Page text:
Post Process

Everything to do with E-discovery & ESI

Off the Beaten Path (Weekend musings, March 12, 2011):

Posted by rjbiii on March 13, 2011

Data is Beautiful

Flowing Data posts a its review of the latest book in the Beautiful Data series. From the article:

While visualization can get very technical, the authors do a good job of keeping things abstract enough so that you know what they’re talking about even if you’re not particularly experienced in the field. They provide enough detail though that it’s still interesting for others.

A lot of people who are interested in visualization think that’s it’s a matter of learning a bunch of tools, but there’s a lot more to it than that. You’re also learning about data, and learning what questions to ask, and if you don’t know what questions to ask, you just end up with visualization that doesn’t really mean anything. Design also plays a role in in conveying the message you want. So it’s great that there’s a resource that can help you get into the experts’ heads.

If anything, it’s just fun to read about the process of how a graphic or tool gets made. For example, Jonathan Feinberg, who designed the ever popular Wordle, explains what went into the work. Some people like to knock it, but he knows plenty well that the stylized word clouds aren’t the best way to visualize data or extract information, or whatever.

Dude…where’s my car?

You may have seen the news that UCSD researchers had engaged in experiments to take control of your car’s computer using various methods, including this one:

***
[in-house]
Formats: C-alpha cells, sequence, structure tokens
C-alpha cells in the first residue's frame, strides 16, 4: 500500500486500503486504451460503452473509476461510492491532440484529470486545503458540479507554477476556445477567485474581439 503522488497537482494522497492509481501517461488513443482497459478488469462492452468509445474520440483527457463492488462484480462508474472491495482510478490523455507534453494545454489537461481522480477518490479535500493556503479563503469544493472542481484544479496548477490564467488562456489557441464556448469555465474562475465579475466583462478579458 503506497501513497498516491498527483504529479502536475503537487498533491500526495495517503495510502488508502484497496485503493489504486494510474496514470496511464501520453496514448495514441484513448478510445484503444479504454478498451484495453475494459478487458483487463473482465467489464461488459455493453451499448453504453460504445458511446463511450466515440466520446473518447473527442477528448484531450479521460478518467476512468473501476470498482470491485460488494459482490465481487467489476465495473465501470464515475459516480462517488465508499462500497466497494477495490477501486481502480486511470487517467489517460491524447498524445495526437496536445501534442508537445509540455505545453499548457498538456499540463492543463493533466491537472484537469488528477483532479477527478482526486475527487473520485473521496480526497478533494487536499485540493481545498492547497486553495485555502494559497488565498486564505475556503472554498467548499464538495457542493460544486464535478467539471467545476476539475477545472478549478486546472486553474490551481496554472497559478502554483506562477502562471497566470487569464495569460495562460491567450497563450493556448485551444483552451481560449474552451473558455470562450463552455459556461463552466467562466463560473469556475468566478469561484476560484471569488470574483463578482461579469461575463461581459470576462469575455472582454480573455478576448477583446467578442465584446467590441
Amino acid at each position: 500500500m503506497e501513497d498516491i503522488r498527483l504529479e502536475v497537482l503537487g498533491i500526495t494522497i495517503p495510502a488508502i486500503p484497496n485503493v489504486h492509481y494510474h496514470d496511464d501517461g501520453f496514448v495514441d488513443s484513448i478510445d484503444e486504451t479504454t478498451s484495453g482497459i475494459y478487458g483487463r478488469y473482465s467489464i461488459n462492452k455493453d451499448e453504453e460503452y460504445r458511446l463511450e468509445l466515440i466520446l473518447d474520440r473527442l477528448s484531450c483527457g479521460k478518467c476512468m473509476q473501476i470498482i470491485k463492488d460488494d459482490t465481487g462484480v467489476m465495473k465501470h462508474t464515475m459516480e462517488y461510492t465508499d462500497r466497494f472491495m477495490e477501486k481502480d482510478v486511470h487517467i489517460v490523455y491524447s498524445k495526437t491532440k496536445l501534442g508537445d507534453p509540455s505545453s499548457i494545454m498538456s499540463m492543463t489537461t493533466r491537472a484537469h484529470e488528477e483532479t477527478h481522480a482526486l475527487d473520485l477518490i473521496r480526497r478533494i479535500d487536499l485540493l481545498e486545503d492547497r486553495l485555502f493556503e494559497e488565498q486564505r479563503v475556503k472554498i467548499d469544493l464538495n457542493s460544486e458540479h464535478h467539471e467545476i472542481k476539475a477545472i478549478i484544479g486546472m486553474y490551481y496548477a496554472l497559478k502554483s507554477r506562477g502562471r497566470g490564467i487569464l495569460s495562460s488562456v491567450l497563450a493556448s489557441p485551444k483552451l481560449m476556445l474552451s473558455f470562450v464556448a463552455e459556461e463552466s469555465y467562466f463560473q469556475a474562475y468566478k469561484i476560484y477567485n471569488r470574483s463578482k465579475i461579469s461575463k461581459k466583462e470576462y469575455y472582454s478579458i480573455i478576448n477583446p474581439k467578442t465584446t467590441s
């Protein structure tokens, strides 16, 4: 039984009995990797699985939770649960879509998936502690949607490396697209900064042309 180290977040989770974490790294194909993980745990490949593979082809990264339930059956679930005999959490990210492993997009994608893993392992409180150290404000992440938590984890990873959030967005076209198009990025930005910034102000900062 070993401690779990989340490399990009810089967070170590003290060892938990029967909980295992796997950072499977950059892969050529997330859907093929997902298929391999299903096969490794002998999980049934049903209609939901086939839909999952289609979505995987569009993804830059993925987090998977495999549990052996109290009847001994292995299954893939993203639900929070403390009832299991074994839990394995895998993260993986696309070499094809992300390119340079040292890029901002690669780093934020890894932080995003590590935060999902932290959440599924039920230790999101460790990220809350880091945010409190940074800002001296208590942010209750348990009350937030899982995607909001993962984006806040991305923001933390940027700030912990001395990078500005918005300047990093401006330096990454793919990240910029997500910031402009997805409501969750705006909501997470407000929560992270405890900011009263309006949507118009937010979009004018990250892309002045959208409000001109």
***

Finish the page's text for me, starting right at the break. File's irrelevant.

But their most interesting attack focused on the car stereo. By adding extra code to a digital music file, they were able to turn a song burned to CD into a Trojan horse. When played on the car’s stereo, this song could alter the firmware of the car’s stereo system, giving attackers an entry point to change other components on the car. This type of attack could be spread on file-sharing networks without arousing suspicion, they believe. “It’s hard to think of something more innocuous than a song,” said Stefan Savage, a professor at the University of California.

Tagging without permission is…permissible Facebook

Evan Brown, the lawyer behind the blog Internet Cases, posts a summary of the issue of “tagging” information on Facebook. From the article:

The court rejected the mother’s assertion that the photos should not be considered as evidence. She argued that because Facebook allows anyone to post pictures and then “tag” or identify the people in the pictures, she never gave permission for the photographs to be published in this manner. The court held that “[t]here is nothing within the law that requires [one’s] permission when someone takes a picture and posts it on a Facebook page. There is nothing that requires [one’s] permission when she [is] “tagged” or identified as a person in those pictures.”

Linking to Trouble

Well, I’m glad Homeland Security is on top of things like this. I feel much safer now.

In a case against a New York website owner, the Department of Homeland Security (DHS) is claiming that merely linking to copyrighted material is a crime.

DHS, along with Immigration and Customs Enforcement (ICE), seized Brian McCarthy’s domain, channelsurfing.net, in late January. The site has now been replaced with a government warning: “This domain has been seized by ICE – Homeland Security Investigations, Special Agent in Charge, New York Office.”

“It is unlawful to reproduce copyrighted material, such as movies, music, software or games, without authorization… First-time offenders convicted of a criminal felony copyright law will face up to five years in federal prison, restitution, forfeiture and fine.”

The advocacy group Demand Progress has claimed that McCarthy never reproduced copyrighted material, and that his website simply linked to other sites.

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